Helping students expand their knowledge of career opportunities can be difficult if students don’t see those possibilities for themselves.
School districts and higher education providers have transformed buses, trailers and recreational vehicles (RVs) into mobile classrooms: science, technology, engineering and mathematics (STEM) and career and technical education (CTE) labs. Students explore tools, technology and future occupations beyond their wildest dreams.
Shea Zuckerman pulled up to a school in his 72-foot mobile learning lab. Meanwhile, students and educators clamored around to see what was inside.
The Wichita State University Campus of Applied Sciences (WSU Tech) built out the trailer in 2017. Filled with immersive learning materials and technology, the FutureMaker Mobile Learning Lab has already reached more than 20,000 K–12 and adult students all over the state of Kansas.
“So much of what we do is hands-on,” said Zuckerman, director of the CTE STEM lab at WSU Tech. “When we talk about our program, it doesn’t connect the same way as getting students involved. Kansas has a lot of rural districts, so it makes sense to bring the technology to them. A lot of students wouldn’t know it exists otherwise.”
The FutureMaker Learning Lab includes a variety of virtual tools, such as welders, commercial paint sprayers and manufacturing-related items. The lab also carries a set of zSpace augmented/virtual reality (AR/VR) computers which provide students a virtual learning environment to conduct experiments and complete engineer-design challenges.
Mobile STEM labs drive opportunity across the country
- Eric Frauwirth, administrator of the Bureau of Career Development at the New Hampshire Department of Education, helped turn a high-end recreational vehicle into a mobile CTE learning center for students in K–12 and beyond. Several zSpace laptops allow students to access the AR/VR CTE programming. Equipment stored in the RV includes balsa wood planes, drones, robotics kits, blood pressure cuffs and blood-drawing components.
- Fort Worth Independent School District operates two 32-foot STEM trailers. They travel to elementary and middle schools to introduce students to STEM careers. Working both inside and outside the trailer, students get hands-on experience with 3D printers and woodworking tools, and they explore career opportunities with zSpace AR/VR laptops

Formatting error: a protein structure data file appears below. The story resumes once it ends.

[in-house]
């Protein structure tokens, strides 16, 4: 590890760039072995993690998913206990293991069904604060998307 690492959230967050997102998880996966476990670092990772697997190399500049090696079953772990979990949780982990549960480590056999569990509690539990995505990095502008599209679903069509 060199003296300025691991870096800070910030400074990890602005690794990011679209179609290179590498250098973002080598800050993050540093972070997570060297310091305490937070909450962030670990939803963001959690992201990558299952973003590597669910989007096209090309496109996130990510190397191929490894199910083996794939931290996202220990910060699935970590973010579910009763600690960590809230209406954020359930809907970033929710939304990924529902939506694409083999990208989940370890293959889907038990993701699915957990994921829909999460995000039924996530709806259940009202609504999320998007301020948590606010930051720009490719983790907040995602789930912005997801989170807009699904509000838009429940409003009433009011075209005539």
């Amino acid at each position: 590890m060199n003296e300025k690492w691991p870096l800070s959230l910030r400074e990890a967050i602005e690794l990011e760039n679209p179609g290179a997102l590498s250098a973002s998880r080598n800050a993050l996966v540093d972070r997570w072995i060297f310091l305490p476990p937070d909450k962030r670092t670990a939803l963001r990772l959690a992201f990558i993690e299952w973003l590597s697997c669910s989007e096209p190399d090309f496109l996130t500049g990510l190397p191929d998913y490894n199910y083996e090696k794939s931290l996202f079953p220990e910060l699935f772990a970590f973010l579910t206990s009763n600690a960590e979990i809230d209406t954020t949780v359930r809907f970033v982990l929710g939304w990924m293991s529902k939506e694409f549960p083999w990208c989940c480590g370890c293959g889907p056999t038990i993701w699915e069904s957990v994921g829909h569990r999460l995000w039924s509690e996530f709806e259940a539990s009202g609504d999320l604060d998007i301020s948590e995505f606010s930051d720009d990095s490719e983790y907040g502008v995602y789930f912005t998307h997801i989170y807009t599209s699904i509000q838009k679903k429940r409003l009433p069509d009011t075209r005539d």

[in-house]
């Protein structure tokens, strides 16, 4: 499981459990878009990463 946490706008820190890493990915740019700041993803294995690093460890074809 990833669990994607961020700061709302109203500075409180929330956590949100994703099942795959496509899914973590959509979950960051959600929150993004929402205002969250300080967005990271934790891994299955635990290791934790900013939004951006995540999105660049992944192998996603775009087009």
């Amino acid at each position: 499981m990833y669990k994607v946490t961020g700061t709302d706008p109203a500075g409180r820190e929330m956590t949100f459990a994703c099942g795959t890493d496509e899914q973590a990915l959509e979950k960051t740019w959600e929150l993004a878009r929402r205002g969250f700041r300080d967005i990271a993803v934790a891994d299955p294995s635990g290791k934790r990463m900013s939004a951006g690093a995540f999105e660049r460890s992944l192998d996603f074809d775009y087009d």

- Mary Velasquez, project manager for IGNITE in Colorado’s School District 49, and her team converted a traditional school bus into IGNITE: Expeditions, a mobile STEM lab filled with zSpace AR/VR workstations. Driving the bus to schools and events helps reach more students in the district, which spans 155 square miles.
Each educational institution has funded their mobile units through sources that include federal grants, corporate sponsorships and donations.
Hands-on experience sparks learning, career ideas
The mobile STEM units have a big impact on the students who experience tools and technology they’ve never seen before. One student working with a zSpace unit in Texas, manipulating a VR heart, said, “I’m hands-on learner, so this [type of learning] would be good for me.”
For Velasquez, her favorite part of the IGNITE: Expeditions program is seeing the reactions of parents, teachers and students. “There’s a wow factor when they enter the bus. But when they actually use zSpace, there’s that light-up moment that’s the most fun for me.”
These programs provide opportunities and direction to students, and that is most important for the CTE leaders.
“When they finish a session, students have been exposed to a lot of different careers,” said Zuckerman of WSU Tech. “Sometimes there’s a student who thinks they’re not that good at school, or they didn’t know what they wanted to do in life, and right then they realize there are some real options out for them. That’s a great moment.”